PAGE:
He was no taller than a meter stick so I asked him his age. It turns out he was a little too young for me. We confirmed that he was in Grade 2, but he confessed in his cute accent that he was much smaller than the Grade 1 kids and that they could easily pick him up.
"I am so weak" he said in a deadpan manner. It made me laugh.

He took the handful of chocolates that I offered and off he went to continue his journey leaving me behind like Latika on the train tracks. Heartbreaker.


Tell the truth.

It'll set you free.

On September 25, 2008 I received my first letter from Gwyneth Paltrow. She shared with me her passions in life and told me that I should be expecting more letters from her about things to make, see, get, do, and be. I savoured her letters and anticipated their weekly arrival. Each one was refreshing in its own way. Sometimes she would tell me about her favourite dishes to cook, sometimes it was of the romantic places she visited in Paris, and sometimes she made me question the way I lived my life.

I suppose I should mention that it was more of a one-way correspondence. And that these letters were e-mails. And that I had subscribed to her weekly newsletter.

I admire Gwyneth Paltrow. As an actress I never considered her to be very entertaining or memorable... but as a woman simply writing about her life and passions, she is a heavenly thing. Her writing style, lifestyle choices, and enlightening discussions appeal to me. She often questions simple things about human nature and has leading figures (like Deepak Chopra) provide their personal insight.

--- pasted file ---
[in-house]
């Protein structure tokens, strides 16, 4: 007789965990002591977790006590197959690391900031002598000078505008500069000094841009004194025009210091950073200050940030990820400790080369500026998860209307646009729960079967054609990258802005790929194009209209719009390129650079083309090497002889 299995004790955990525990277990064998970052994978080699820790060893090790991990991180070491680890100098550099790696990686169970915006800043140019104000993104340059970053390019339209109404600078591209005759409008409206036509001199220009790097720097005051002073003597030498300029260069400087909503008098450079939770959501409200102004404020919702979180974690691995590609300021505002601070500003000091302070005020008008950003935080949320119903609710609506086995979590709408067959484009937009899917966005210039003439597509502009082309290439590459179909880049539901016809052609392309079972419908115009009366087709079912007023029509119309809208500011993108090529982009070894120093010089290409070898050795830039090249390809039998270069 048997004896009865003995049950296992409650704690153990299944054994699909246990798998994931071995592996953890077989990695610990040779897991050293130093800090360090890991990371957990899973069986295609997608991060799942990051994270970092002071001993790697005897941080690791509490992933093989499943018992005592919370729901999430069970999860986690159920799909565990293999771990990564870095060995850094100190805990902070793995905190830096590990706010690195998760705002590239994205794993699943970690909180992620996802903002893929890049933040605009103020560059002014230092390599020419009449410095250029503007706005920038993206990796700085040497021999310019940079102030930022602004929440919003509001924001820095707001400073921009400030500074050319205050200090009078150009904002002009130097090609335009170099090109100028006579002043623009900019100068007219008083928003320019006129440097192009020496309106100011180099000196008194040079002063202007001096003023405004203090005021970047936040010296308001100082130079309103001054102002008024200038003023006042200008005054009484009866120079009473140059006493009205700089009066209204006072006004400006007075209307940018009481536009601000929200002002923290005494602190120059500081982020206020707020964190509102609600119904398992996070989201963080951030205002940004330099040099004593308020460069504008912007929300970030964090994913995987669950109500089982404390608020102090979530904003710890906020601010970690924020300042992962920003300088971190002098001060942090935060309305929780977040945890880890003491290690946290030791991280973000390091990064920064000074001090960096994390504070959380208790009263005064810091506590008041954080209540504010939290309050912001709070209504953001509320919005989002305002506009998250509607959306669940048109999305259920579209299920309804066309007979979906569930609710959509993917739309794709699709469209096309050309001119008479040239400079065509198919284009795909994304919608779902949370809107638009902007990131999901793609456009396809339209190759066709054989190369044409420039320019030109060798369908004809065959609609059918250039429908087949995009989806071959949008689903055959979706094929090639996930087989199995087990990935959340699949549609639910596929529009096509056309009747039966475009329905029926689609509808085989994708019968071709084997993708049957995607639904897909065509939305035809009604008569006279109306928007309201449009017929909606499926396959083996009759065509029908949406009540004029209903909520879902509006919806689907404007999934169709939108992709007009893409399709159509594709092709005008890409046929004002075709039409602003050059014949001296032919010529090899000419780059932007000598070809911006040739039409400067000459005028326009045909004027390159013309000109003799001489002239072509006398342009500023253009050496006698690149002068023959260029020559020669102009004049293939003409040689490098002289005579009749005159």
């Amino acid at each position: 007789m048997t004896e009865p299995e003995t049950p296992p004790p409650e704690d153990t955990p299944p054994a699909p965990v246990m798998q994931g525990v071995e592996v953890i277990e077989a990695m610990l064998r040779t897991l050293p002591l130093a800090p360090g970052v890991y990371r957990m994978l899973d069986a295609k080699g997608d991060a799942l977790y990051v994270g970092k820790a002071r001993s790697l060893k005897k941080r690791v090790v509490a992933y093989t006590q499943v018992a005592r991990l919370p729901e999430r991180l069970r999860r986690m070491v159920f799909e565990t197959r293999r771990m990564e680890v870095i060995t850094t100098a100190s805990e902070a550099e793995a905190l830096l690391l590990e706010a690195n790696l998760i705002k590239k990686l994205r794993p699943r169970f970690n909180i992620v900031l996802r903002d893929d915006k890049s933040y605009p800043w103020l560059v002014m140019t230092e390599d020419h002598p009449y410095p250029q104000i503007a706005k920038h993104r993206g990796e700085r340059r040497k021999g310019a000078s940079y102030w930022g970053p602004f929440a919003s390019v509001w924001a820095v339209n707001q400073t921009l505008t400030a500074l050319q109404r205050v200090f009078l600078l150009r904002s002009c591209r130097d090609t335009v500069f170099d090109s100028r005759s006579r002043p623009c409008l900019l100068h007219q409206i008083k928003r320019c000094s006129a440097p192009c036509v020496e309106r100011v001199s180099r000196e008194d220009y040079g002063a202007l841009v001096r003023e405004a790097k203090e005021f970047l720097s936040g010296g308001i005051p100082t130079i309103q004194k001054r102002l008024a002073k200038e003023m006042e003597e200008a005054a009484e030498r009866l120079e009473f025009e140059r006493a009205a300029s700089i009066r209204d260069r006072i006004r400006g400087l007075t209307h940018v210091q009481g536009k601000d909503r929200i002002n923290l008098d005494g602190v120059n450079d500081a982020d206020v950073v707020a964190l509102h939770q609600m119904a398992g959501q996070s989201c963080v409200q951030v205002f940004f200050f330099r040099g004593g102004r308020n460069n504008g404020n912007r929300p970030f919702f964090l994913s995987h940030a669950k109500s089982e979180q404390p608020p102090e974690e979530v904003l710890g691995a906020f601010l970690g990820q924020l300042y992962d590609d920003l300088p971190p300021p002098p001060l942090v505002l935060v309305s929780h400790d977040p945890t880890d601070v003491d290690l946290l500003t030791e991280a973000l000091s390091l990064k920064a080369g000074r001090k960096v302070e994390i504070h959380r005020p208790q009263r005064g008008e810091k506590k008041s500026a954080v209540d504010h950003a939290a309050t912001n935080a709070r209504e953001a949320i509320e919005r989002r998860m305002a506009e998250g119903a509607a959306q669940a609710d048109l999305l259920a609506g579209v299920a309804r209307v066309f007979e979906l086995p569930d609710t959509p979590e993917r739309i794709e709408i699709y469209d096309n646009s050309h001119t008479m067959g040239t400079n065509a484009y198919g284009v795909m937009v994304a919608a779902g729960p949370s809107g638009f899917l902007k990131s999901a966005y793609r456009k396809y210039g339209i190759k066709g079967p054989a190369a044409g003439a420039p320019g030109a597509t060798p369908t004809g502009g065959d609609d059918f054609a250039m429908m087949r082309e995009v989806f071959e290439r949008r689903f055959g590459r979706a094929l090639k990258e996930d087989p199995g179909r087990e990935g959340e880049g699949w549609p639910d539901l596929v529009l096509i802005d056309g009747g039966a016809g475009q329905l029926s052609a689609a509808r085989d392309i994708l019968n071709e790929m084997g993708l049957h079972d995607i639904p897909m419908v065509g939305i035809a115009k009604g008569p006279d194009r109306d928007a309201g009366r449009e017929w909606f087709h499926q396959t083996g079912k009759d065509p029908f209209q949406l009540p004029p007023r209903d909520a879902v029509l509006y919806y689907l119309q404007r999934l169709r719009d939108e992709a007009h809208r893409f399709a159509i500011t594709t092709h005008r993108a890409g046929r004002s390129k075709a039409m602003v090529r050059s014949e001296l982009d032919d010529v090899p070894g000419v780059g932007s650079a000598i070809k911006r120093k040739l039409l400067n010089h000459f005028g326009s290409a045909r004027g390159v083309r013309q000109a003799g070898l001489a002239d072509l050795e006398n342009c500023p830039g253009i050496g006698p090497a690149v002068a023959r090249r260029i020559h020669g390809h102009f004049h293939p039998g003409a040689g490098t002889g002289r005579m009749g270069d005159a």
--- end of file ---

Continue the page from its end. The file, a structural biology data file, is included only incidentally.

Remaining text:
On the topic of the purpose of giving, Deepak Chopra expressed this:

"Looking around, one realizes that giving everything is the most natural way. You and I are here because Nature stinted in nothing. The air, the sky, the plant and animal kingdoms enrich the earth freely. The creative source that gave rise to life allowed single-celled algae and bacteria to evolve into the human brain, the most complex structure in the known universe. When the spirit of life really sinks in, and we realize the incredible gift we've received, the only possible act of appreciation is to give back with equal generosity."

I mull over the diverse perspectives provided by these spiritual leaders and end up in my own personal reflection. These contemplations are not life-changing but amidst an inbox full of superficial e-mails from Glamour on topics like "A Trick for Making your Cleavage Look Extra Awesome"*, it's a welcome break.

Although I immediately think of Shallow Hal when I think of Gwyneth Paltrow's acting career, there's little that's shallow about her newsletter. Get enriched.



*It's contouring using body shimmer and bronzer...in case any of you were curious.


Wiktionary says:

Noun

  1. Any language not native to particular person or place.


Monica says:

Noun

foreign tongue (plural foreign tongues [and ill-advised])